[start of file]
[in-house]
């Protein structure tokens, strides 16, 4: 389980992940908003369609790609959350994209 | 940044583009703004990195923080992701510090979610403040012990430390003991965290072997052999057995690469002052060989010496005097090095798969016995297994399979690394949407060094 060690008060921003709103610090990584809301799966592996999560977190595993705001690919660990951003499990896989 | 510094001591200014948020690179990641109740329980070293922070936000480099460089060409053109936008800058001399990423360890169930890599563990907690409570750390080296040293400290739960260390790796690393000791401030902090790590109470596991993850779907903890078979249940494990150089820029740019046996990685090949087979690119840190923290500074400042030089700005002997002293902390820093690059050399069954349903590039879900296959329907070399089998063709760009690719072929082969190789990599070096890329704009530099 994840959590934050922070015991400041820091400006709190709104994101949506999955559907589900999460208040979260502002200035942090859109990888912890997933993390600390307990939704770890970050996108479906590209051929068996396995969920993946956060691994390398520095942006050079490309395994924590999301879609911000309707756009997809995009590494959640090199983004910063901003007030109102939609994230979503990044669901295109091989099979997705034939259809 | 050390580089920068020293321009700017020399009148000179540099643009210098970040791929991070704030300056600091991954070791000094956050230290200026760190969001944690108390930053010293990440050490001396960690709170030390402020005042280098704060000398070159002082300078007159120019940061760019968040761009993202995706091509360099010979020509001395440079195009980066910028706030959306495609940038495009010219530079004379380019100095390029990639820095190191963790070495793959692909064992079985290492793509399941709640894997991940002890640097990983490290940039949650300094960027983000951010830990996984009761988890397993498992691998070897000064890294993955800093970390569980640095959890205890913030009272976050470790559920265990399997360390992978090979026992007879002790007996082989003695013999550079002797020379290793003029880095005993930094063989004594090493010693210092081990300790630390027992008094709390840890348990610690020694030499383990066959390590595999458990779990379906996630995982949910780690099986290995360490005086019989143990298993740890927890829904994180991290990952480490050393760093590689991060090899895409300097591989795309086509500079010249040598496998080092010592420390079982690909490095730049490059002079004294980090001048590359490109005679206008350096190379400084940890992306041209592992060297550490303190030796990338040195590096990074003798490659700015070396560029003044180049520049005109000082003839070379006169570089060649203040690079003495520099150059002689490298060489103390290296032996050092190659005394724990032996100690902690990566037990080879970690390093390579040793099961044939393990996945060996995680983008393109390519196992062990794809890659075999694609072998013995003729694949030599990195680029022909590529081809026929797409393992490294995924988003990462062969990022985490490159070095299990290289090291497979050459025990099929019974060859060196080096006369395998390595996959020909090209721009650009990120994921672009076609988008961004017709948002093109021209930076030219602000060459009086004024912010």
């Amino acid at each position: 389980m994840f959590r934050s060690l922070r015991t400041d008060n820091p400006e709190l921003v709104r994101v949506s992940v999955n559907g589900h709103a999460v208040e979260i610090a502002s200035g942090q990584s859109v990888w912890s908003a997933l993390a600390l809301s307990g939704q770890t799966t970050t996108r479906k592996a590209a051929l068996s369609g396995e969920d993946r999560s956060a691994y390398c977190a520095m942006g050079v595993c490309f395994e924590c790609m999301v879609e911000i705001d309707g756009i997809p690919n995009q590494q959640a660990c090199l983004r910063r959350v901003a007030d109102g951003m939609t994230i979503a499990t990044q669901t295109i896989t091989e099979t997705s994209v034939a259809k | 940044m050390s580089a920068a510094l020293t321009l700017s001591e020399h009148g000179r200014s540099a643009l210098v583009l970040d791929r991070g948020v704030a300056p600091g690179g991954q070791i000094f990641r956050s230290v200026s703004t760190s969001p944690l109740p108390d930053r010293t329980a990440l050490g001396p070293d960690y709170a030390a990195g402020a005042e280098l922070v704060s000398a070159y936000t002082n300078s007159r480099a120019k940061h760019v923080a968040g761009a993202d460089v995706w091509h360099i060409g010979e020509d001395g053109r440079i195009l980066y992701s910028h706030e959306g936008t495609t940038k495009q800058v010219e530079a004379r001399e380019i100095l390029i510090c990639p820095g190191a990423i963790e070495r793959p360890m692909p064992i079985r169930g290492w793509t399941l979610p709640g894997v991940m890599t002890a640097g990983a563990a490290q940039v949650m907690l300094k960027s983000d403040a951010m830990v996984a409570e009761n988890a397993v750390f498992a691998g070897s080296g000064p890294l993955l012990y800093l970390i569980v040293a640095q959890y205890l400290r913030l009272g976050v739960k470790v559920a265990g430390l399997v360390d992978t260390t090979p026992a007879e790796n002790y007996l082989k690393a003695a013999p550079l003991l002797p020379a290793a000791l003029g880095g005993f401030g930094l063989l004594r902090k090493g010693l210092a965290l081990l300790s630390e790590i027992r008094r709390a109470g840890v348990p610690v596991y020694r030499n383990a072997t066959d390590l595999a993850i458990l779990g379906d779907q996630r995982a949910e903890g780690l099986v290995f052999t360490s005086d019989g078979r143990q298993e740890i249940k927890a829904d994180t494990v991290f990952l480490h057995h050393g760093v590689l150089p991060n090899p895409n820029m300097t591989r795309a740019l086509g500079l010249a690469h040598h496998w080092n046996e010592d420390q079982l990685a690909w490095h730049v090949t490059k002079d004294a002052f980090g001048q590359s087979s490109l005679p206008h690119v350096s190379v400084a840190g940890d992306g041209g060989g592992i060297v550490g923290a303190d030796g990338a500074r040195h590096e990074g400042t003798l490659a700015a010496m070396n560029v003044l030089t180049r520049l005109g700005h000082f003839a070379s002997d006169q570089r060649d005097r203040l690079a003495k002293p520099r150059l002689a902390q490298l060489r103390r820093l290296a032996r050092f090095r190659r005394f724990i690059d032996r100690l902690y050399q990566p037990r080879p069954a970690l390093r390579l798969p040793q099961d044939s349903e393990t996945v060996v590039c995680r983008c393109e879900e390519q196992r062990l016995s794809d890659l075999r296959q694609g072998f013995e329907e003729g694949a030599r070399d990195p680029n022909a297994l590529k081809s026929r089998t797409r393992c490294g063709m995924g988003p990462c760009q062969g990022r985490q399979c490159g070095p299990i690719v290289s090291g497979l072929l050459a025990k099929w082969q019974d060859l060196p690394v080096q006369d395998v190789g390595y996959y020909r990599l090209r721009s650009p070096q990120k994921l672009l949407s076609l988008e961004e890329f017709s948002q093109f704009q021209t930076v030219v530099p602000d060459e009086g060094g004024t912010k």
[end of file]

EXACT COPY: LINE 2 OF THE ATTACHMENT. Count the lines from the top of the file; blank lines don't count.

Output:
């Protein structure tokens, strides 16, 4: 389980992940908003369609790609959350994209 | 940044583009703004990195923080992701510090979610403040012990430390003991965290072997052999057995690469002052060989010496005097090095798969016995297994399979690394949407060094 060690008060921003709103610090990584809301799966592996999560977190595993705001690919660990951003499990896989 | 510094001591200014948020690179990641109740329980070293922070936000480099460089060409053109936008800058001399990423360890169930890599563990907690409570750390080296040293400290739960260390790796690393000791401030902090790590109470596991993850779907903890078979249940494990150089820029740019046996990685090949087979690119840190923290500074400042030089700005002997002293902390820093690059050399069954349903590039879900296959329907070399089998063709760009690719072929082969190789990599070096890329704009530099 994840959590934050922070015991400041820091400006709190709104994101949506999955559907589900999460208040979260502002200035942090859109990888912890997933993390600390307990939704770890970050996108479906590209051929068996396995969920993946956060691994390398520095942006050079490309395994924590999301879609911000309707756009997809995009590494959640090199983004910063901003007030109102939609994230979503990044669901295109091989099979997705034939259809 | 050390580089920068020293321009700017020399009148000179540099643009210098970040791929991070704030300056600091991954070791000094956050230290200026760190969001944690108390930053010293990440050490001396960690709170030390402020005042280098704060000398070159002082300078007159120019940061760019968040761009993202995706091509360099010979020509001395440079195009980066910028706030959306495609940038495009010219530079004379380019100095390029990639820095190191963790070495793959692909064992079985290492793509399941709640894997991940002890640097990983490290940039949650300094960027983000951010830990996984009761988890397993498992691998070897000064890294993955800093970390569980640095959890205890913030009272976050470790559920265990399997360390992978090979026992007879002790007996082989003695013999550079002797020379290793003029880095005993930094063989004594090493010693210092081990300790630390027992008094709390840890348990610690020694030499383990066959390590595999458990779990379906996630995982949910780690099986290995360490005086019989143990298993740890927890829904994180991290990952480490050393760093590689991060090899895409300097591989795309086509500079010249040598496998080092010592420390079982690909490095730049490059002079004294980090001048590359490109005679206008350096190379400084940890992306041209592992060297550490303190030796990338040195590096990074003798490659700015070396560029003044180049520049005109000082003839070379006169570089060649203040690079003495520099150059002689490298060489103390290296032996050092190659005394724990032996100690902690990566037990080879970690390093390579040793099961044939393990996945060996995680983008393109390519196992062990794809890659075999694609072998013995003729694949030599990195680029022909590529081809026929797409393992490294995924988003990462062969990022985490490159070095299990290289090291497979050459025990099929019974060859060196080096006369395998390595996959020909090209721009650009990120994921672009076609988008961004017709948002093109021209930076030219602000060459009086004024912010």